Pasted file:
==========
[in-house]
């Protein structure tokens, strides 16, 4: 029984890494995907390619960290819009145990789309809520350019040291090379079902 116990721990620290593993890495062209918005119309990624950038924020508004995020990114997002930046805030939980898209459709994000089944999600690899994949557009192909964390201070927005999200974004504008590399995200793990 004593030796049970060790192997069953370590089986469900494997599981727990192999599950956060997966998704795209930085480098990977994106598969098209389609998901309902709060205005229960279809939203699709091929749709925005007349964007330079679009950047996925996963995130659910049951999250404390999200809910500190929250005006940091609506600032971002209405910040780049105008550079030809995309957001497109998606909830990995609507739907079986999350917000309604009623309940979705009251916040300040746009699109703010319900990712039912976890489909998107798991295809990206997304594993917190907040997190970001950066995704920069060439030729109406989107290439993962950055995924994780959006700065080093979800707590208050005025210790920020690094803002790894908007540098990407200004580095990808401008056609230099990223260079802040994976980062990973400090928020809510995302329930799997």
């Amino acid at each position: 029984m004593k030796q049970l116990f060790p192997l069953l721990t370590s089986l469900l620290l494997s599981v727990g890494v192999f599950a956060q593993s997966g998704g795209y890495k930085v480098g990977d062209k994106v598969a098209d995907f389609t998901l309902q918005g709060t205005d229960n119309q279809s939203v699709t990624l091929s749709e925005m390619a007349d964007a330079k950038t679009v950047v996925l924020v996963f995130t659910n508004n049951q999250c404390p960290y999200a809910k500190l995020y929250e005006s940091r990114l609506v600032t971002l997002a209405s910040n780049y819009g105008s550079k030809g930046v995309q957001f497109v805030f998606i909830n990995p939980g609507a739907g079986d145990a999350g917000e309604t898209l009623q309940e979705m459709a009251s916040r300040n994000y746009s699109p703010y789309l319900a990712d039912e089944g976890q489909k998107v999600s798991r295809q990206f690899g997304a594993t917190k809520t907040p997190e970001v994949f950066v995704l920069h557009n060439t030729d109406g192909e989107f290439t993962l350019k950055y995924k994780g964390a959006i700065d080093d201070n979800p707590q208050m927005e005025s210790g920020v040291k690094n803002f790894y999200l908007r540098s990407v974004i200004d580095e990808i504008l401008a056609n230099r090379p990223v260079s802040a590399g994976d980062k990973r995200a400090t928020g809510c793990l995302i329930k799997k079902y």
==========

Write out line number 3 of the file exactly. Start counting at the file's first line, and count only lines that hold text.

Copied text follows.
């Amino acid at each position: 029984m004593k030796q049970l116990f060790p192997l069953l721990t370590s089986l469900l620290l494997s599981v727990g890494v192999f599950a956060q593993s997966g998704g795209y890495k930085v480098g990977d062209k994106v598969a098209d995907f389609t998901l309902q918005g709060t205005d229960n119309q279809s939203v699709t990624l091929s749709e925005m390619a007349d964007a330079k950038t679009v950047v996925l924020v996963f995130t659910n508004n049951q999250c404390p960290y999200a809910k500190l995020y929250e005006s940091r990114l609506v600032t971002l997002a209405s910040n780049y819009g105008s550079k030809g930046v995309q957001f497109v805030f998606i909830n990995p939980g609507a739907g079986d145990a999350g917000e309604t898209l009623q309940e979705m459709a009251s916040r300040n994000y746009s699109p703010y789309l319900a990712d039912e089944g976890q489909k998107v999600s798991r295809q990206f690899g997304a594993t917190k809520t907040p997190e970001v994949f950066v995704l920069h557009n060439t030729d109406g192909e989107f290439t993962l350019k950055y995924k994780g964390a959006i700065d080093d201070n979800p707590q208050m927005e005025s210790g920020v040291k690094n803002f790894y999200l908007r540098s990407v974004i200004d580095e990808i504008l401008a056609n230099r090379p990223v260079s802040a590399g994976d980062k990973r995200a400090t928020g809510c793990l995302i329930k799997k079902y």